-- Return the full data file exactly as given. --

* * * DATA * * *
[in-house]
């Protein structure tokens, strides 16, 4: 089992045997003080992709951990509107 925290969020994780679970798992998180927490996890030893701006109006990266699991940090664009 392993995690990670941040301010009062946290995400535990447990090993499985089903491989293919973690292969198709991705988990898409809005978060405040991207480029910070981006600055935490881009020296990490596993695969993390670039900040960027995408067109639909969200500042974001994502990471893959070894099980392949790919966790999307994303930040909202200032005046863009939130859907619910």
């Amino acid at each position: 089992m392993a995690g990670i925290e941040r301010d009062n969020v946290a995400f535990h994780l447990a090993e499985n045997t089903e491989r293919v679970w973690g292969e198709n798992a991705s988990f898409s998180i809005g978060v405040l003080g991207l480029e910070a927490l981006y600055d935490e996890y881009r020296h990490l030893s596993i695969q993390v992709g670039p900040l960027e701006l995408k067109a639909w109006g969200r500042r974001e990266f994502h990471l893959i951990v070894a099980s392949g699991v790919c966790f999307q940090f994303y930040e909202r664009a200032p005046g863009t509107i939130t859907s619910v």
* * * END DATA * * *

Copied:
[in-house]
């Protein structure tokens, strides 16, 4: 089992045997003080992709951990509107 925290969020994780679970798992998180927490996890030893701006109006990266699991940090664009 392993995690990670941040301010009062946290995400535990447990090993499985089903491989293919973690292969198709991705988990898409809005978060405040991207480029910070981006600055935490881009020296990490596993695969993390670039900040960027995408067109639909969200500042974001994502990471893959070894099980392949790919966790999307994303930040909202200032005046863009939130859907619910």
């Amino acid at each position: 089992m392993a995690g990670i925290e941040r301010d009062n969020v946290a995400f535990h994780l447990a090993e499985n045997t089903e491989r293919v679970w973690g292969e198709n798992a991705s988990f898409s998180i809005g978060v405040l003080g991207l480029e910070a927490l981006y600055d935490e996890y881009r020296h990490l030893s596993i695969q993390v992709g670039p900040l960027e701006l995408k067109a639909w109006g969200r500042r974001e990266f994502h990471l893959i951990v070894a099980s392949g699991v790919c966790f999307q940090f994303y930040e909202r664009a200032p005046g863009t509107i939130t859907s619910v």